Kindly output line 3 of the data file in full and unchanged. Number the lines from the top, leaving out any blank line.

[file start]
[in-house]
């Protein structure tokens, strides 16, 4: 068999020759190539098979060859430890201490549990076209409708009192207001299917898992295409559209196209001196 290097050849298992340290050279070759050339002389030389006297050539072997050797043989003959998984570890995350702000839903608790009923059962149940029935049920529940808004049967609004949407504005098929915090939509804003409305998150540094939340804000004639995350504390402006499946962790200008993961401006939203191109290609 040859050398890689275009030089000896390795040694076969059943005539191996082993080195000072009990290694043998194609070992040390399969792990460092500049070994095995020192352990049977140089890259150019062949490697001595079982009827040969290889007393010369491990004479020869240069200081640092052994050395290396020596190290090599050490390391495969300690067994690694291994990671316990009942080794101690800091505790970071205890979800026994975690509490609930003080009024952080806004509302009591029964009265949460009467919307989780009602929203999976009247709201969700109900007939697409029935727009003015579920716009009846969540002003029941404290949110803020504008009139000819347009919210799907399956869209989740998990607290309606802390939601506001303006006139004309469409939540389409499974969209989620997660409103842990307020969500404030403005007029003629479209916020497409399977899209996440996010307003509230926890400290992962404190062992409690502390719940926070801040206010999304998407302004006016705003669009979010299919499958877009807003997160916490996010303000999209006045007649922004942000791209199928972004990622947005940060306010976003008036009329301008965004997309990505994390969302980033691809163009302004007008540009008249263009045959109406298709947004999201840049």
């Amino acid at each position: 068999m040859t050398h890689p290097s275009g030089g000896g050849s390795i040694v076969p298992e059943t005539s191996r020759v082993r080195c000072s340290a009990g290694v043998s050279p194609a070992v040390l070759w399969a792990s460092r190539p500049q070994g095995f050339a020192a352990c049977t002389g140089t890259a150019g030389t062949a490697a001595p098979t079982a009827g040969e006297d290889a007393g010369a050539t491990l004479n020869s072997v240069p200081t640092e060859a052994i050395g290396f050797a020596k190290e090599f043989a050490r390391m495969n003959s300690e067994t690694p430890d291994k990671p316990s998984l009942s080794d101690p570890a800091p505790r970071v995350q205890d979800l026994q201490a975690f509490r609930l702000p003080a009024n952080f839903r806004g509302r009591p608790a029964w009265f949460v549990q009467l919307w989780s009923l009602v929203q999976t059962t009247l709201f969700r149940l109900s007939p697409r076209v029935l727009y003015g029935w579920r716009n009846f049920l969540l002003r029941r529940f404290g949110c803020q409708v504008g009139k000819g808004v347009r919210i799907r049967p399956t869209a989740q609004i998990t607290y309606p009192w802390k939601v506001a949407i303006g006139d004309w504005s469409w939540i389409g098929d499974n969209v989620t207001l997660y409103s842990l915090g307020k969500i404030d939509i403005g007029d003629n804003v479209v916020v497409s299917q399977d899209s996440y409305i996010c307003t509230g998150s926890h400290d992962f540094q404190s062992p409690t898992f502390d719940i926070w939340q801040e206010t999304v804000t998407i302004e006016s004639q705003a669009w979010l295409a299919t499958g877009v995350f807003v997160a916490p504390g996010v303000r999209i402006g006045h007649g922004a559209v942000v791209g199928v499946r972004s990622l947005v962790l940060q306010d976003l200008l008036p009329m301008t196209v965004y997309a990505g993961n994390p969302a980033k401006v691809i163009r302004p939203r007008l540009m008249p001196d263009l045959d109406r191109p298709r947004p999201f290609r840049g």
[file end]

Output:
């Amino acid at each position: 068999m040859t050398h890689p290097s275009g030089g000896g050849s390795i040694v076969p298992e059943t005539s191996r020759v082993r080195c000072s340290a009990g290694v043998s050279p194609a070992v040390l070759w399969a792990s460092r190539p500049q070994g095995f050339a020192a352990c049977t002389g140089t890259a150019g030389t062949a490697a001595p098979t079982a009827g040969e006297d290889a007393g010369a050539t491990l004479n020869s072997v240069p200081t640092e060859a052994i050395g290396f050797a020596k190290e090599f043989a050490r390391m495969n003959s300690e067994t690694p430890d291994k990671p316990s998984l009942s080794d101690p570890a800091p505790r970071v995350q205890d979800l026994q201490a975690f509490r609930l702000p003080a009024n952080f839903r806004g509302r009591p608790a029964w009265f949460v549990q009467l919307w989780s009923l009602v929203q999976t059962t009247l709201f969700r149940l109900s007939p697409r076209v029935l727009y003015g029935w579920r716009n009846f049920l969540l002003r029941r529940f404290g949110c803020q409708v504008g009139k000819g808004v347009r919210i799907r049967p399956t869209a989740q609004i998990t607290y309606p009192w802390k939601v506001a949407i303006g006139d004309w504005s469409w939540i389409g098929d499974n969209v989620t207001l997660y409103s842990l915090g307020k969500i404030d939509i403005g007029d003629n804003v479209v916020v497409s299917q399977d899209s996440y409305i996010c307003t509230g998150s926890h400290d992962f540094q404190s062992p409690t898992f502390d719940i926070w939340q801040e206010t999304v804000t998407i302004e006016s004639q705003a669009w979010l295409a299919t499958g877009v995350f807003v997160a916490p504390g996010v303000r999209i402006g006045h007649g922004a559209v942000v791209g199928v499946r972004s990622l947005v962790l940060q306010d976003l200008l008036p009329m301008t196209v965004y997309a990505g993961n994390p969302a980033k401006v691809i163009r302004p939203r007008l540009m008249p001196d263009l045959d109406r191109p298709r947004p999201f290609r840049g």